Absolute (or global) Accuracy

Surveys and Overlays

Absolute accuracy is the degree to which a point on a map corresponds to a fixed coordinate system in the real world. If a map has a high level of global accuracy, the latitude and longitude of a point on that map will correspond accurately with actual GNSS coordinates.

Generating Absolute Accuracy

Standard GNSS signals that most drones receive, whilst highly accurate, are not accurate enough to create maps with absolute accuracy due to small errors in the GNSS position signal. A ground base station with a known position can send signals to GNSS receivers that remove these small errors allowing for highly accurate positions to be determined.

Real-time Kinematic Drones or Ground Control Points with Post Processing Kinematic are required to generate maps with absolute accuracy.

Real-time Kinematic Drones (RTK)

A specially equipped RTK drone records GNSS (satellite position) for each image taken. The satellite accuracy is enhanced using a ground base station that removes position errors from the satellite feed.

Ground Control Points (GCP)

Used when not using an RTK drone to achieve absolute accuracy. These are points on the ground with known coordinates. The coordinates being assessed with a GNSS receiver using enhanced accuracy from a ground base station.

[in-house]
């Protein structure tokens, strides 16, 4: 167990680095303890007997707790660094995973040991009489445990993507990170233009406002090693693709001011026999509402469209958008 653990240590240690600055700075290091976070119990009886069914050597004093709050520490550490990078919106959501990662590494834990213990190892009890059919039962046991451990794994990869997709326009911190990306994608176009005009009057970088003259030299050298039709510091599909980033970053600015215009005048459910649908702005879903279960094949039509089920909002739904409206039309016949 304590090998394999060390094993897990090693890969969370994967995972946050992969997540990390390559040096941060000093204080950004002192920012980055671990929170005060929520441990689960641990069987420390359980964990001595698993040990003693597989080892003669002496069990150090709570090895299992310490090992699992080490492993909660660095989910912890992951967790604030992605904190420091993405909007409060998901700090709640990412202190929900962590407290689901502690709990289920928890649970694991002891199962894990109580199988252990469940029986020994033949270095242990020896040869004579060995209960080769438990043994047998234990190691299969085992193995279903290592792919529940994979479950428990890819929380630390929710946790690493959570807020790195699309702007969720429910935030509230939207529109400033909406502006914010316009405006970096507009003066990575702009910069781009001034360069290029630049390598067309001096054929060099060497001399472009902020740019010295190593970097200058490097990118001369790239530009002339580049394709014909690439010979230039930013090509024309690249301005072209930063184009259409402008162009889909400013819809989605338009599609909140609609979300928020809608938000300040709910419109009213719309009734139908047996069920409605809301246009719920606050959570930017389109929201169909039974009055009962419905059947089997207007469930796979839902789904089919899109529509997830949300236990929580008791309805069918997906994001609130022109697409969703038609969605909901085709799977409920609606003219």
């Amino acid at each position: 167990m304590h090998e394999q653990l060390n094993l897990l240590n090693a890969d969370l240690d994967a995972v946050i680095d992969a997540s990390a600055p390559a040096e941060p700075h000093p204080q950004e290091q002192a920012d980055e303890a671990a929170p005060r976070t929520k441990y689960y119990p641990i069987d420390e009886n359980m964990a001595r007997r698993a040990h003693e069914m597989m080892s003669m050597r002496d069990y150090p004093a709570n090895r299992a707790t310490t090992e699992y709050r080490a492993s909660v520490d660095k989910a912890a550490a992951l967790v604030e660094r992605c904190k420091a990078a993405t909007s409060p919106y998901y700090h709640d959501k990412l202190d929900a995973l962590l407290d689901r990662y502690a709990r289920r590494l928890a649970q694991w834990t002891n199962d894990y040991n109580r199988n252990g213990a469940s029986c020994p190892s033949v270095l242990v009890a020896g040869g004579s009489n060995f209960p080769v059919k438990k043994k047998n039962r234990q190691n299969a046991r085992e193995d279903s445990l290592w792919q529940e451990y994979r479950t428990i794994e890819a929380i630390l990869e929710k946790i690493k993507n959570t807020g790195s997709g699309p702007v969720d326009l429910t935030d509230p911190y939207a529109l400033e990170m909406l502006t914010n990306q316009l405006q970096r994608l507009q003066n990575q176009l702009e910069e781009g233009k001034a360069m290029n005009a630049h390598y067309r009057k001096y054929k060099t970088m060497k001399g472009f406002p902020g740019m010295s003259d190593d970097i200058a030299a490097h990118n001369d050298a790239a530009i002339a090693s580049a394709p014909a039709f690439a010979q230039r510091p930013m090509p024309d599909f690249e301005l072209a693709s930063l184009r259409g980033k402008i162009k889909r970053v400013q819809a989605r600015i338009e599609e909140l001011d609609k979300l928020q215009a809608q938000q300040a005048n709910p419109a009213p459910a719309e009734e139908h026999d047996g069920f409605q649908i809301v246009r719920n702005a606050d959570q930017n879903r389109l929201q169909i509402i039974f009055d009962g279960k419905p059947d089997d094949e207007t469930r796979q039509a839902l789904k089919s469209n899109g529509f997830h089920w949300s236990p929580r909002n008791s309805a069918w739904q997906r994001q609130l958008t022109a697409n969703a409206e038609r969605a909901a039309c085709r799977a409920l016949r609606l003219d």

Five to ten markers are placed on the ground at the GCPs and used in post-processing to ensure that the image is correctly georeferenced. This is called Post Processed Kinematic (PPK).

Measuring Accuracy

Ground Sampling Distance (GSD)

“The distance between two consecutive pixel centre measured on the ground”

The accuracy of a survey is accepted to be 2 x GSD.


A GSD of 1.25cm per pixel equals 1.25 cm in the real world per pixel of the image.

1.25 x 2 = 2.5

Accuracy of +/- 2.5 cm from survey

Hoepfully this article explains how drones are used to carry out land surveys. The ROI for surveyors, construction companies, estate management organisations, estate agents are potentially enormous.

Contact us now to discuss how Carrot Drone Services can help you realise the efficiencies of land surbeying by drone.